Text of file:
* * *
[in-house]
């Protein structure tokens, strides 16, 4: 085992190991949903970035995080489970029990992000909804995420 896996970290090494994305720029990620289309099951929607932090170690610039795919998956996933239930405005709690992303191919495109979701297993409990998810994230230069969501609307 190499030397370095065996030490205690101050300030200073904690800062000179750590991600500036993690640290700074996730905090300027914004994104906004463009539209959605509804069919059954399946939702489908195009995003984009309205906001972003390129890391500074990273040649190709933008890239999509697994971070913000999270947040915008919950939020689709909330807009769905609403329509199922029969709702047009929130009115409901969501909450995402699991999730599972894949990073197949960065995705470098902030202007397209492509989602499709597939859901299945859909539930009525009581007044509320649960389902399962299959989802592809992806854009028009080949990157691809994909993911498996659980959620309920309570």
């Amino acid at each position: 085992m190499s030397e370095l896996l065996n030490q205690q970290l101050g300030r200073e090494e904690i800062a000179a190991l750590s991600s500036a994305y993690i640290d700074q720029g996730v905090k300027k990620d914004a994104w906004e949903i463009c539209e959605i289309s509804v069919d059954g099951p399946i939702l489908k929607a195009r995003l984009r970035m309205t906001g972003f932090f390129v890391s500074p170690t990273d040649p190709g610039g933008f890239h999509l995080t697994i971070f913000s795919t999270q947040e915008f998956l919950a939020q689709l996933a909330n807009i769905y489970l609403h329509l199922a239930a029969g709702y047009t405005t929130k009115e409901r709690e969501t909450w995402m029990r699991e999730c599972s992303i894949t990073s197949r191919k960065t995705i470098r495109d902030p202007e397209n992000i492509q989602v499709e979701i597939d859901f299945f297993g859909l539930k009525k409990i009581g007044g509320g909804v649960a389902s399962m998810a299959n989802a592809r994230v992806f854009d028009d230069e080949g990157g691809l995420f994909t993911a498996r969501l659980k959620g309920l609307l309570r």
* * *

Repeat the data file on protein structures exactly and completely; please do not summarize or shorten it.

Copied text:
[in-house]
């Protein structure tokens, strides 16, 4: 085992190991949903970035995080489970029990992000909804995420 896996970290090494994305720029990620289309099951929607932090170690610039795919998956996933239930405005709690992303191919495109979701297993409990998810994230230069969501609307 190499030397370095065996030490205690101050300030200073904690800062000179750590991600500036993690640290700074996730905090300027914004994104906004463009539209959605509804069919059954399946939702489908195009995003984009309205906001972003390129890391500074990273040649190709933008890239999509697994971070913000999270947040915008919950939020689709909330807009769905609403329509199922029969709702047009929130009115409901969501909450995402699991999730599972894949990073197949960065995705470098902030202007397209492509989602499709597939859901299945859909539930009525009581007044509320649960389902399962299959989802592809992806854009028009080949990157691809994909993911498996659980959620309920309570």
């Amino acid at each position: 085992m190499s030397e370095l896996l065996n030490q205690q970290l101050g300030r200073e090494e904690i800062a000179a190991l750590s991600s500036a994305y993690i640290d700074q720029g996730v905090k300027k990620d914004a994104w906004e949903i463009c539209e959605i289309s509804v069919d059954g099951p399946i939702l489908k929607a195009r995003l984009r970035m309205t906001g972003f932090f390129v890391s500074p170690t990273d040649p190709g610039g933008f890239h999509l995080t697994i971070f913000s795919t999270q947040e915008f998956l919950a939020q689709l996933a909330n807009i769905y489970l609403h329509l199922a239930a029969g709702y047009t405005t929130k009115e409901r709690e969501t909450w995402m029990r699991e999730c599972s992303i894949t990073s197949r191919k960065t995705i470098r495109d902030p202007e397209n992000i492509q989602v499709e979701i597939d859901f299945f297993g859909l539930k009525k409990i009581g007044g509320g909804v649960a389902s399962m998810a299959n989802a592809r994230v992806f854009d028009d230069e080949g990157g691809l995420f994909t993911a498996r969501l659980k959620g309920l609307l309570r």